If these 3 conditions are not met, then you can claim for unfair dismissal (as long as you meet the usual eligibility criteria – see ‘Can I bring a claim for unfair dismissal?’ above).
If you had successive fixed-term contracts
Employees cannot be employed on a series of fixed-term contracts indefinitely.
You cannot be kept on successive fixed-term contracts for more than 4 years. This does not include a single fixed-term contract. For example, you can get a 5-year fixed-term contract, but you cannot get 5 one-year fixed-term contracts.
If your employer wants you to continue in the job, they must employ you under an open-ended contract (also called a contract of indefinite duration).
The only exception is where your employer has objective grounds justifying the renewal of your fixed-term contract. The employer must prove that a further renewal is appropriate and necessary to achieve a legitimate objective.
The Unfair Dismissal Acts have a special provision to make sure successive temporary contracts are not used to avoid the employee having the protection of the unfair dismissal legislation. Where a fixed-term or specified-purpose contract ends, and you are re-employed within 3 months, you are deemed to have continuous service.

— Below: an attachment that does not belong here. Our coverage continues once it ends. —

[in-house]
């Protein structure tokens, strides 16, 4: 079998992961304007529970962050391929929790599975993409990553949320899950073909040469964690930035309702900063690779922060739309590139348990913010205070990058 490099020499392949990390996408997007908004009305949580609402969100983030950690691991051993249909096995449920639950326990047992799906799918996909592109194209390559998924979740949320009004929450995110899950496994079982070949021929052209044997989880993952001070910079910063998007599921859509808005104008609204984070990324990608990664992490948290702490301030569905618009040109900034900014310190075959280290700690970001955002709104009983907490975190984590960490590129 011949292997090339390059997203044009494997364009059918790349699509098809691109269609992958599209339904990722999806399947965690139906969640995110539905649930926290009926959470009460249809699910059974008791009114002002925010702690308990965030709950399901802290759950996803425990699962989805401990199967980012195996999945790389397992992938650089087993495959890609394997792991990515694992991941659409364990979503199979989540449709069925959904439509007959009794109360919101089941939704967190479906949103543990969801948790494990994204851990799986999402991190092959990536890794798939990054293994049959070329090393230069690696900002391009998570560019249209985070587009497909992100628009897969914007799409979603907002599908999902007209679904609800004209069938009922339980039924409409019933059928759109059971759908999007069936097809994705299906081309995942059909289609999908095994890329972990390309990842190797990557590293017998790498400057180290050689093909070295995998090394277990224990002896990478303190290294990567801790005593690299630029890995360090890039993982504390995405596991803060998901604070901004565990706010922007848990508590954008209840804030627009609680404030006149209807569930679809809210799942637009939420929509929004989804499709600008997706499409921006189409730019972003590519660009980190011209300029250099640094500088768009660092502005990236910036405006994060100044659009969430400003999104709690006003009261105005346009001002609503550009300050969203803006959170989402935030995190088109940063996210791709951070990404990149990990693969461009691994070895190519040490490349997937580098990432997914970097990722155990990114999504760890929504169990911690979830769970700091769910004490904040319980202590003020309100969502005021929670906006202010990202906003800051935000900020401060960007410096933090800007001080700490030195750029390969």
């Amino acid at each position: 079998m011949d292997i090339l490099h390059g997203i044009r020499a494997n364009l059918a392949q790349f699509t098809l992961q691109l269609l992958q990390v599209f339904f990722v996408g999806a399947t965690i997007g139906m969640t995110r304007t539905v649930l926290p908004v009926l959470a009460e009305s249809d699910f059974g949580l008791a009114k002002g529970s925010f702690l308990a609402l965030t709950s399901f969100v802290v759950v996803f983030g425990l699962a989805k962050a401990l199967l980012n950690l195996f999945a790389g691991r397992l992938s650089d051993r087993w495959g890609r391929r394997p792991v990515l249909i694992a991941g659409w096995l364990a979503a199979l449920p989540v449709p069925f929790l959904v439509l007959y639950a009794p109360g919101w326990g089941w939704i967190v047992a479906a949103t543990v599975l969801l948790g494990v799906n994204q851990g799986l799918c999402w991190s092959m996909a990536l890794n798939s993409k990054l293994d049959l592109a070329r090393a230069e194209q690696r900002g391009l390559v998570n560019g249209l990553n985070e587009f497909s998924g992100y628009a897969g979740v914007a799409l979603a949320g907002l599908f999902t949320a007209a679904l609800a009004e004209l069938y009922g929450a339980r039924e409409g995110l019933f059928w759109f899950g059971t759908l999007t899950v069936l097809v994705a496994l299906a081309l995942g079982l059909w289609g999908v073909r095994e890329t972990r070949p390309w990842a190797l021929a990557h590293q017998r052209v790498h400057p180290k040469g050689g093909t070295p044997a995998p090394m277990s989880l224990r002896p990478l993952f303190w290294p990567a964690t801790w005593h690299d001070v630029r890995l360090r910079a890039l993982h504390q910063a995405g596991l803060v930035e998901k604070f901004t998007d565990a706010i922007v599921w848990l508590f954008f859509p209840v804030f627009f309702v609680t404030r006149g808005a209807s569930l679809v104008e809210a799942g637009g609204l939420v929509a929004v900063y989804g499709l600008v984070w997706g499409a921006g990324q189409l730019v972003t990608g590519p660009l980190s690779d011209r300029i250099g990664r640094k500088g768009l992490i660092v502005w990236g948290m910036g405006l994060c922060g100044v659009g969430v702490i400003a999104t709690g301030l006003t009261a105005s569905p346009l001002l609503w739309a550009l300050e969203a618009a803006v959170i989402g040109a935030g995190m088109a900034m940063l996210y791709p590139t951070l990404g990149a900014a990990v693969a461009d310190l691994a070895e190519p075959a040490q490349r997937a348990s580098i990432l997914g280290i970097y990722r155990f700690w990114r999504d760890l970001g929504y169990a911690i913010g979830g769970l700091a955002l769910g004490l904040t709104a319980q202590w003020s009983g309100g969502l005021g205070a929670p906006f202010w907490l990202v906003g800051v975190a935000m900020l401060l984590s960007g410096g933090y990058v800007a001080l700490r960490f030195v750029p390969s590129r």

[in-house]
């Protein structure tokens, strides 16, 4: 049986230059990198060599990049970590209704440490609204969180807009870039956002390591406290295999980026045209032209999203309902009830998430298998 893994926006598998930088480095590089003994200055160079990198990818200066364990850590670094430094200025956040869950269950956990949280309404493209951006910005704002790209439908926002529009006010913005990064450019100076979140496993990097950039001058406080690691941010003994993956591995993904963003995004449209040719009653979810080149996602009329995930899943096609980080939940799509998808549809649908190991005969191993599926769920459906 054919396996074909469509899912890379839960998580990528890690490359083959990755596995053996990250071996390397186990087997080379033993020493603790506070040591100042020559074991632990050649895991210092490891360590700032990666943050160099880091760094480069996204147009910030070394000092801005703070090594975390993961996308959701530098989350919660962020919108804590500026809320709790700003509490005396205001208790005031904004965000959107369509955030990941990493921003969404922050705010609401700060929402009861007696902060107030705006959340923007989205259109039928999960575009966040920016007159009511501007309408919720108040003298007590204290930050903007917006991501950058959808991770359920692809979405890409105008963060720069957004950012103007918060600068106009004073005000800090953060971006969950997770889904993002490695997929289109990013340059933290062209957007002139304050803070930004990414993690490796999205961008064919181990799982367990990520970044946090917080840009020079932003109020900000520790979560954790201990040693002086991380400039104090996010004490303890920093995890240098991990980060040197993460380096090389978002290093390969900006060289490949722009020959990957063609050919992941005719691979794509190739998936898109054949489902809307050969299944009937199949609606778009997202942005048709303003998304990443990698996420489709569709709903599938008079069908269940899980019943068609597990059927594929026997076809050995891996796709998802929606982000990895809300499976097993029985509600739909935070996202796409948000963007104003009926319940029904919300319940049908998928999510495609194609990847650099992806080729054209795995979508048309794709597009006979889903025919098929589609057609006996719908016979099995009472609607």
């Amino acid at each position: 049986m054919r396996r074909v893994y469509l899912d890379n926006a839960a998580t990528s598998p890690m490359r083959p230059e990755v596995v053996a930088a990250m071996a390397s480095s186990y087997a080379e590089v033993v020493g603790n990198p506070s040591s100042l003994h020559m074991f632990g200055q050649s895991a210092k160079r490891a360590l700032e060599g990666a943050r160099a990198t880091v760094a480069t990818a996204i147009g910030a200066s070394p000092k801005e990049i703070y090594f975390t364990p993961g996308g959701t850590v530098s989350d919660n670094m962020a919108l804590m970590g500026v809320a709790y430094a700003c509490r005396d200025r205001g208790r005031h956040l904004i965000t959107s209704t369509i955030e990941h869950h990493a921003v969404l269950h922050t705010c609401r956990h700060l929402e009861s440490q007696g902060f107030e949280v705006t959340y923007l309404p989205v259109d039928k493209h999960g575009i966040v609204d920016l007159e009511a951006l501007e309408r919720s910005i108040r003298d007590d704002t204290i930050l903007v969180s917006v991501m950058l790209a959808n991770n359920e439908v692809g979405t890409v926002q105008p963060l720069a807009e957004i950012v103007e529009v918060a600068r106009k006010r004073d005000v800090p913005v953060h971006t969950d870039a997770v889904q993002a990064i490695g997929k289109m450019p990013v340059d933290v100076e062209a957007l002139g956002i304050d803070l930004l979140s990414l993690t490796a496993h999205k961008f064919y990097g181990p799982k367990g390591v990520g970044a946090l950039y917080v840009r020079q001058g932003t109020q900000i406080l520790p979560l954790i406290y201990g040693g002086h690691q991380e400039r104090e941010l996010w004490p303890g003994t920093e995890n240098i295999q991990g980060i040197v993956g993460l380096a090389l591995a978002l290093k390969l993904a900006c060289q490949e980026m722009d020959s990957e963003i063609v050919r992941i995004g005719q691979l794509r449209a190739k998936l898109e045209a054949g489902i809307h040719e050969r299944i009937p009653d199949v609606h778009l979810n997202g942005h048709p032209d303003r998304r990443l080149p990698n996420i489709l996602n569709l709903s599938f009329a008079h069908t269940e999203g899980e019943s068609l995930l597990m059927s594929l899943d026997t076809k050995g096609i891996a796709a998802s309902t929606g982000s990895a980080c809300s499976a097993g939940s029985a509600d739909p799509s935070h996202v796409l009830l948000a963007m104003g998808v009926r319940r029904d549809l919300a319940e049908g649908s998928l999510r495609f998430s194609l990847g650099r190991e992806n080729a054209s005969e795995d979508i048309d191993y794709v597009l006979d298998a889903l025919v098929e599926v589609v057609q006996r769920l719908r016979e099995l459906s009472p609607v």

So, even if the employer excludes the unfair dismissals legislation in the manner described above, an adjudicator at the Workplace Relations Commission (WRC) will consider whether the use of such contracts was wholly or partly to avoid you having the protection of the unfair dismissals legislation.
If the WRC finds this was the case, and the contracts were not separated by more than 3 months and the job was similar, then your case can be dealt with as if you were in continuous employment. The employer must then justify your dismissal in the normal way.
The law on unfair dismissal is set out in the Unfair Dismissals Acts 1977-2015. The law does not actually protect you from dismissal, but it gives you a way to appeal your dismissal and to question the fairness of it.
Get information about unfair dismissals from the Workplace Relations Commission's Information and Customer Service.